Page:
As a medical student in 1999, when I first learned about rotavirus, it was the most common cause of severe gastroenteritis (vomiting and diarrhea) in the world. This included the United States where it resulted in hundreds of thousands of doctor visits each year, with 55 to 70 thousand hospitalizations and 20 to 60 deaths. During my 3rd and 4th year pediatric rotations, I saw several cases of severely dehydrated kids who required IV fluids, and came to know the fairly unique smell of rotavirus diarrhea intimately.

20 to 60 deaths a year was bad, but certainly paled in comparison to the death and mayhem caused by this virus in developing regions of the world. As many as half a million children were dying worldwide every year from dehydration and malnutrition caused by the infection, and 2 million were hospitalized. The vast majority of these severe presentations occurred in children under the age of 5 years, not because older children and adults were immune but because we develop immunologic protection from prior exposure so recurrences tend to be asymptomatic or mild. Certain immune deficiencies put patients of any age at risk for severe disease, however.

Back then, virtually every child in the world became infected with rotavirus at some point in the first few years of life. The virus is spread from person to person via the fecal-oral route rather easily because it doesn’t take much of it to make you sick. Though only requiring a relatively brief exposure to stool containing about 100 colony forming units per gram, stool from someone acutely ill might contain 106 to 109 times that amount. And shedding of the virus can continue well past the resolution of symptoms, even up to 3 weeks, meaning that adorable and well-appearing toddler you just met at the park might be the index case for your family.

The first rotavirus vaccine

In 1998, the first oral vaccine against rotavirus was licensed in the United States. RotaShield, which I must admit is a pretty cool name for a vaccine, was produced using a combination of human and rhesus monkey rotavirus strains because human rotavirus doesn’t grow well enough in cultures for mass production. It was very effective, reducing severe infection risk by close to 100%, and it sailed through phase 3 trials without evidence of significant adverse events. Unfortunately, the following year it was withdrawn by the manufacturer.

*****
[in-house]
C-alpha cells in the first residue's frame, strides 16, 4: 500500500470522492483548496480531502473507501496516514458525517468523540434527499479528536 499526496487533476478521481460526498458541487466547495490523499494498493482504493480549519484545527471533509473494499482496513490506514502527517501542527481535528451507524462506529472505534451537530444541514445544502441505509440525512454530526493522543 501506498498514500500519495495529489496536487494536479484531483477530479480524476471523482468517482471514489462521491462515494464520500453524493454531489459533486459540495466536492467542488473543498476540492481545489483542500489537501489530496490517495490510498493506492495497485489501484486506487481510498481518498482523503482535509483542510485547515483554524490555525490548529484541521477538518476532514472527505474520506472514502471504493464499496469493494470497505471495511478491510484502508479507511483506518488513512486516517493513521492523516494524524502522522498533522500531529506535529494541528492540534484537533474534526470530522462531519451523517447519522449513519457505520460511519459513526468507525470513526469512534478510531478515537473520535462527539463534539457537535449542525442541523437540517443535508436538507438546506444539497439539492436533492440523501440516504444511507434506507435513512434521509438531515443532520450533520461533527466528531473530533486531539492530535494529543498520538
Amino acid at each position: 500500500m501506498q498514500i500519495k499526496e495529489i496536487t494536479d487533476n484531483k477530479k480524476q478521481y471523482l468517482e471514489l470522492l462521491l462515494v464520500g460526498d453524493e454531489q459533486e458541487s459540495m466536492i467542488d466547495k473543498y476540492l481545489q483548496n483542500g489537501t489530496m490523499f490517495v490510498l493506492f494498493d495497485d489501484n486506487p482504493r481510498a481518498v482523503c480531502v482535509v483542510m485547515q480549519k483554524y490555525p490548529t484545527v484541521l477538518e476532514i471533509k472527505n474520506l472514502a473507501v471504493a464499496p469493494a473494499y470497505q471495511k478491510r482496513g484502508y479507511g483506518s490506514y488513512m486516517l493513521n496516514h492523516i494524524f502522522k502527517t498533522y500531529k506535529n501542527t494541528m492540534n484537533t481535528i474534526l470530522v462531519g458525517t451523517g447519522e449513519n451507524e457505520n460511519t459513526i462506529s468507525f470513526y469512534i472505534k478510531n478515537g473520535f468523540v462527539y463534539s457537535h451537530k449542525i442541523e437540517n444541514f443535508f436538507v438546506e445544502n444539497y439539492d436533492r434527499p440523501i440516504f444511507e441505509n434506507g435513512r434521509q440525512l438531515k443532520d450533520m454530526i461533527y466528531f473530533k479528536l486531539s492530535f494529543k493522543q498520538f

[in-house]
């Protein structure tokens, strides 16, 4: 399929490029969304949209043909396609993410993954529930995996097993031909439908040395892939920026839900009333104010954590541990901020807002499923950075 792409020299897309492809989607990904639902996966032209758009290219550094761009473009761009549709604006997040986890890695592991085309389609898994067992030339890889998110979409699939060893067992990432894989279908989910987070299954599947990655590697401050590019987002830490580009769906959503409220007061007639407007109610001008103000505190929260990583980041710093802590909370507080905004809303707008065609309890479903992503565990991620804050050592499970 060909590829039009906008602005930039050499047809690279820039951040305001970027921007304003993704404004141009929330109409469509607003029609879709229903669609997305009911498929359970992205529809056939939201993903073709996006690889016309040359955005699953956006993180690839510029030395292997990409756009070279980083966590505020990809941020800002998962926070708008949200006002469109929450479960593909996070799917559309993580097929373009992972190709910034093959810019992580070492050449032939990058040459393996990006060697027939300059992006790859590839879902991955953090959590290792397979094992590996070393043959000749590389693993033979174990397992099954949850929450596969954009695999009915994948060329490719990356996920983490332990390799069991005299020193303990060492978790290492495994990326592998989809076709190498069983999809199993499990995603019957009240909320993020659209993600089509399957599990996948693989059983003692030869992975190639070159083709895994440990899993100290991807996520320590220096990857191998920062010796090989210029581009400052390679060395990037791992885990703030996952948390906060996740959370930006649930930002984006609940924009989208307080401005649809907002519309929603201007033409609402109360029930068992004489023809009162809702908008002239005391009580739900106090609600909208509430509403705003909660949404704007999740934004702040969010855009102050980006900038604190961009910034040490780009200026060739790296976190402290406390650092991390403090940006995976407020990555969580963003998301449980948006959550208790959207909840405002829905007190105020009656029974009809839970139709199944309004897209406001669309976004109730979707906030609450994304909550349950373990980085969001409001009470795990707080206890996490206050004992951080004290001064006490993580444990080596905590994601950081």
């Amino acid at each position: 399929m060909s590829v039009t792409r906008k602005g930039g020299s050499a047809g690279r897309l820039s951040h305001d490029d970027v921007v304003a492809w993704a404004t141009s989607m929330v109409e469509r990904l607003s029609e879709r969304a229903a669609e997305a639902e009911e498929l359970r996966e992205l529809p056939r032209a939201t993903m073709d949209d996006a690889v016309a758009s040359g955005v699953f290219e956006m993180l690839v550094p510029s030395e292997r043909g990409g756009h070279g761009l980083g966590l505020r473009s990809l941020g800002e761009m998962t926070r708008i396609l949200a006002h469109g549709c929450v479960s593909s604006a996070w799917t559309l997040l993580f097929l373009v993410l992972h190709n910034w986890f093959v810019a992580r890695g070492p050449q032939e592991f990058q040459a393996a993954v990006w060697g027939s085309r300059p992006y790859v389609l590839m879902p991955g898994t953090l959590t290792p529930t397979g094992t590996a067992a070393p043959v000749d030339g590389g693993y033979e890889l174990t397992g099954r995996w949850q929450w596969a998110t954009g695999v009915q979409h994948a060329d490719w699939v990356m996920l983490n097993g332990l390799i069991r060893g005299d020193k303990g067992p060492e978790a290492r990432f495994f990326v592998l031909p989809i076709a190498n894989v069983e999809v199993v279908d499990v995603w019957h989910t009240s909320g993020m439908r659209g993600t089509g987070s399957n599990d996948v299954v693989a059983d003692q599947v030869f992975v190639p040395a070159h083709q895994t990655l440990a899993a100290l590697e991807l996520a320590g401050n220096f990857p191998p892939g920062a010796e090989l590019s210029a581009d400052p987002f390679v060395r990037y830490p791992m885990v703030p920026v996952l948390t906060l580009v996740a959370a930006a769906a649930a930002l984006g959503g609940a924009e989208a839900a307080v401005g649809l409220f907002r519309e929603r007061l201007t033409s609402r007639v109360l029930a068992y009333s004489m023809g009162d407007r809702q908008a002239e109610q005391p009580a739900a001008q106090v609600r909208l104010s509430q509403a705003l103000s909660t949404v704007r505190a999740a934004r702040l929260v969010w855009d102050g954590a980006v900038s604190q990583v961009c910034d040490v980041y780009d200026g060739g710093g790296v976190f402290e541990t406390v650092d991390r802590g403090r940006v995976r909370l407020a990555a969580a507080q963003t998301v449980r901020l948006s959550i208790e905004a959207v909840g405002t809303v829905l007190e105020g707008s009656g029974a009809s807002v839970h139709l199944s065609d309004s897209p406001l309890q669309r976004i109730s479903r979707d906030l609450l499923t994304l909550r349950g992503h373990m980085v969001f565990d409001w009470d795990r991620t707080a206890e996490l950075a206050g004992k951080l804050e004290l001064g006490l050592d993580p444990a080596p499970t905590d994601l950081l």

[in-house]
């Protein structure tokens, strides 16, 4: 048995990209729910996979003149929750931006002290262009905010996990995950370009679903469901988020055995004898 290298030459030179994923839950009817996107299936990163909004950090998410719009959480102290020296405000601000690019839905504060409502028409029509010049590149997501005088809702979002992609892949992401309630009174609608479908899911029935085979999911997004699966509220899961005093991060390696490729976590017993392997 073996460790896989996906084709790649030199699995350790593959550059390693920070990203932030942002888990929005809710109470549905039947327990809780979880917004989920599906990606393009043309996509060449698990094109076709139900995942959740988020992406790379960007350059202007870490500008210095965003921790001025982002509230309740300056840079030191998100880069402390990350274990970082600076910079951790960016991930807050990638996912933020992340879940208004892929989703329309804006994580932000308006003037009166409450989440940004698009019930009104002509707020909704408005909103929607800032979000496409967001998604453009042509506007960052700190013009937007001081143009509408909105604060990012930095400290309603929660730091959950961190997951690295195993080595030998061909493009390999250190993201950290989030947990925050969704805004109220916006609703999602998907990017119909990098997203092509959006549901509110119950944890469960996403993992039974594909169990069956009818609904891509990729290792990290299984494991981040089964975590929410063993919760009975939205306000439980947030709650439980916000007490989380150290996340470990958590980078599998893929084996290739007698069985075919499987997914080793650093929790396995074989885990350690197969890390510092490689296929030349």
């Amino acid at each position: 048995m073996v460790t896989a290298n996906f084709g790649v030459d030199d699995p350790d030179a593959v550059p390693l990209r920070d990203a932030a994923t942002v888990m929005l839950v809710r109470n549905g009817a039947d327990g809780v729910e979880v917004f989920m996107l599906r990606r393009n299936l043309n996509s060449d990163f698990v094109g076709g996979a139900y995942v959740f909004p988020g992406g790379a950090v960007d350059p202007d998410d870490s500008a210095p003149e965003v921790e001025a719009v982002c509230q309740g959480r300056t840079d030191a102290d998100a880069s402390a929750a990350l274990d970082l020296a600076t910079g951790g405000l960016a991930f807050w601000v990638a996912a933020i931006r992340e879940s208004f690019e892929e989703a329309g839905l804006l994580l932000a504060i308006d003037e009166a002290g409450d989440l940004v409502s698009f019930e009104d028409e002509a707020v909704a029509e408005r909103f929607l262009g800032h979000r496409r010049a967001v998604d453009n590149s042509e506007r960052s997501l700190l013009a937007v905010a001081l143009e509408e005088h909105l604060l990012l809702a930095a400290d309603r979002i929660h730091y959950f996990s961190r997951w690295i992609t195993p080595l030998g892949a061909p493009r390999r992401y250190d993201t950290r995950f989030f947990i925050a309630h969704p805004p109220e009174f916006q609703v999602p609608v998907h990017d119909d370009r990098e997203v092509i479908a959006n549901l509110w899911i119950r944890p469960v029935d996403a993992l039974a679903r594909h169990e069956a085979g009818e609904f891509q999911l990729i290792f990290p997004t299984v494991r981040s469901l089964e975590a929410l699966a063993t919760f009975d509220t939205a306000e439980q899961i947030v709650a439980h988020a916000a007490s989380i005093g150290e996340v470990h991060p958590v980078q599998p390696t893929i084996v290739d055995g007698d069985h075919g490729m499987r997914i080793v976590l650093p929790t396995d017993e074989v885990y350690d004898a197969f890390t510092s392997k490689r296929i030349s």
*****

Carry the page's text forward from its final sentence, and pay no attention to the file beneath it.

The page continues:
In a stellar example of one of the most important aspects of vaccine safety, post-licensure surveillance data raised the concern that the vaccine may be to blame for a small, but real, increase in the risk of a form of intestinal blockage known as intussusception. This is when a proximal segment of bowel, usually small intestine, is pulled into a distal segment, usually large intestine, like one of those handheld, collapsible telescopes or spyglasses. The increased risk was ultimately found to be about 20 times the typical rate during the week after a child received the vaccination, or about one extra case for every 10 to 12 thousand vaccinated babies.

Intussusception can be caused by a variety of intestinal infections, anatomical abnormalities, and even cancer. The link between the first vaccine and intussusception was, theoretically, that the live, but weakened, virus caused inflammation in the gut in susceptible children who were at increased risk of developing the condition with any intestinal infection. Overall, the vaccine was shown to actually reduce the risk of intussusception after that first week. Furthermore, the risk was likely strain specific because newer vaccines using different strains do not have the same issue.

Newer, safer vaccines

It wasn’t until 2006, just as I was completing my pediatric residency training and starting work as a newborn hospitalist, that we finally got another vaccine against rotavirus here in the United States. RotaTeq (less cool but what are you gonna do?) was co-invented by the amazing Paul Offit, a friend of the blog and my guest on episode 74 of The Prism Podcast. This is a guy who can legitimately claim to be responsible for saving hundreds of lives every day because of his work.

Right on its heels in 2008, a second live, attenuated, oral rotavirus vaccine, Rotarix, was licensed. While Offit’s baby is a reassortant vaccine produced with a bovine strain and 5 human strains, Rotarix contains just one human strain that provides partial cross-protection against most others. There are two additional rotavirus vaccines licensed for use in India and China, and a couple more in the pipeline.